Meet Southern Muse
D.K. Pritchett

Lemurian Collection
Southern Muse Home

Sisters: Ina & Esther

The sand was cool and gray and wet--a gritty mush under my bare feet; but, as I step onto the shell surface, I feel smooth ridges, and the curved shape of the shell presses into my sole. I feel it's solidity against my soft flesh. I feel the give of my sole against the cool surface, and I spend some time walking about on the outer surface. My hand reaches up to grab unicorned peaks, as I use them to balance, and to pull myself up hills, as of a mountain ridge, to climb to the utmost peak. It is morning, and still a slight chill in the air. I hear gulls and think of them scavenging for bits of fish-smelling flesh. They are not unlike the gulls that scavenge parking lots and garbage dumps; and such things, the clutter of the world, seem always to be intruding themselves upon my mind. I can't let go of it. But I find myself, sweaty but happy, standing on the highest point of the shell. The topmost peak is cracked. There's a small hole in its pinnacle. I reach up to it. The wall of the crevice is smooth, it doesn't cut. It has been washed with salt for many months or decades? I don't know--how long does it take? I peer down into the corridor. There is a chiaroscuro effect--camera obscuro... in the brownness, I see a flicker of white, an image, something, someone, slightly dodge and then disappear--very fleeting. I am curious. Enough of the surface. I slide back down to the sand, and peer, somewhat cautiously, inside. There's a hollow smell. How can I describe it, except hollow? I can't say exactly, it's both ashy and acid; some mineral. Salt, I suppose. It's dank, but not unpleasant. I go in.

The smoothness of the shell emphasizes the grittiness of my feet, and that is not pleasant. The sand on them is starting to dry. But there is a little shell bowl, and it is filled with fresh water and floating petals. I wash my feet--very nice, pleasant. There is a light fragrance of petals. The water is tepid, perfect. I feel refreshed, and I proceed down the corridor.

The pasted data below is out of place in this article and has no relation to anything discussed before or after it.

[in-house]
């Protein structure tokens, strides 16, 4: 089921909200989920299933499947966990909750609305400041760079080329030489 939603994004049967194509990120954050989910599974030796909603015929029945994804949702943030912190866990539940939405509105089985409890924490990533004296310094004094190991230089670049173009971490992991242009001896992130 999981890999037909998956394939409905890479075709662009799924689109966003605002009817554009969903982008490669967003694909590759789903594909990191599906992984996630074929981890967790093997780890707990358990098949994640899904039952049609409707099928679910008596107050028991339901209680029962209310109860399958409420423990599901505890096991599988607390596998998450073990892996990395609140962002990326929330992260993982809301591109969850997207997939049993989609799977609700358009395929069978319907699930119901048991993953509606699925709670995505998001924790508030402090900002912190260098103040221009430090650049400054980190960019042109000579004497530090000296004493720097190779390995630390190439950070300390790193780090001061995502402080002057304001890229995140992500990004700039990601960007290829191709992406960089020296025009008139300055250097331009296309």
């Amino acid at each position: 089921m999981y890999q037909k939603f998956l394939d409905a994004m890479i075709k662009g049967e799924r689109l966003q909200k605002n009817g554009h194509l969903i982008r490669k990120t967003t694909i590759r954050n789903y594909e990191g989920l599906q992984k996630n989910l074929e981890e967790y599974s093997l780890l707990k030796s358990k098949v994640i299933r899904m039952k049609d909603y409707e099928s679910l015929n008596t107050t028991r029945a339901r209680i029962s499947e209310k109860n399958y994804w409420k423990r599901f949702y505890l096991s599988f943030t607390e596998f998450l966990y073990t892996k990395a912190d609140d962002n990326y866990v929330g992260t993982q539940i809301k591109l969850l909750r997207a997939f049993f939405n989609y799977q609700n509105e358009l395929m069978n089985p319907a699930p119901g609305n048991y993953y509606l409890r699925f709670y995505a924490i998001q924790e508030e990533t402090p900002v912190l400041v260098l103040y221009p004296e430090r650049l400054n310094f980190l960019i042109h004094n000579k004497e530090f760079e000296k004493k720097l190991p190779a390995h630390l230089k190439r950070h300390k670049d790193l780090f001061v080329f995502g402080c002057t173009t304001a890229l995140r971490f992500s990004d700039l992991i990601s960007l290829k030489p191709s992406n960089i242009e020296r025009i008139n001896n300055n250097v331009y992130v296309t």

The feeling of the inner shell surface is not quite what I expected--it is both smooth and rough. It is the smoothness of salt-washed shell, but non-slippery; rough in the way that a smooth pebble is rough. But, oh, the color. The palest of pink and white, translucent. I walk on. The roughness gives up to a smoother, more luxurious shell floor. Here it becomes pure, untouched by salt. There are spots of dappled warmth and a peace-giving light overhead. The sun must be out now, but in here, I am protected from its harsh light, as if I am under a silky curtain.

The place is labyrinthine. Surprising. It didn't look so complex from outside. I see that the maze of passages must exist on a separate plane, as in some parallel existence... it seems to go on and on, just out of reach. I am reminded of clouds and bits of blue sky that float at the most heavenly depth in a shallow mud puddle, and I am like a child again, wading; or of the world inside the looking glass, that seems so deep and strange and inviting--the same, yet oddly different, and always elusive. I hear fresh water falling--how can that be? Like the babble of a clearwater stream. And there are distant flutes. Pan! He must be near. But now, what's this? a mosaic curtain, silk strings, tied with bits of blue-bottle glass and shells and twigs... and leaves! Some real, but some gold-and-silver, the most delicate of metal sculptures. I am reminded of the enchanted forest, in "The Princesses Who Danced Their Shoes To Pieces." And forest-like, it is deep. I can see that it goes well down into the passage, which darkens, and curves around until I can no longer see what's there. But I must follow the music, and I part the strings, which click and tinkle with the most lovely of sounds. Oh, it feels very nice, very sensual, as the curtain taps against my skin. It scrapes slightly, but in a pleasant way. And what is this? I hear a little frog, and the shade of the corridor becomes more pronounced. The flute seems closer. I walk and walk. Clearly this is no ordinary shell. It is infinite. I have discovered some magic door, and I am entering my own "Narnia." I never thought to discover such a thing for ME; and truly, I didn't think one even existed.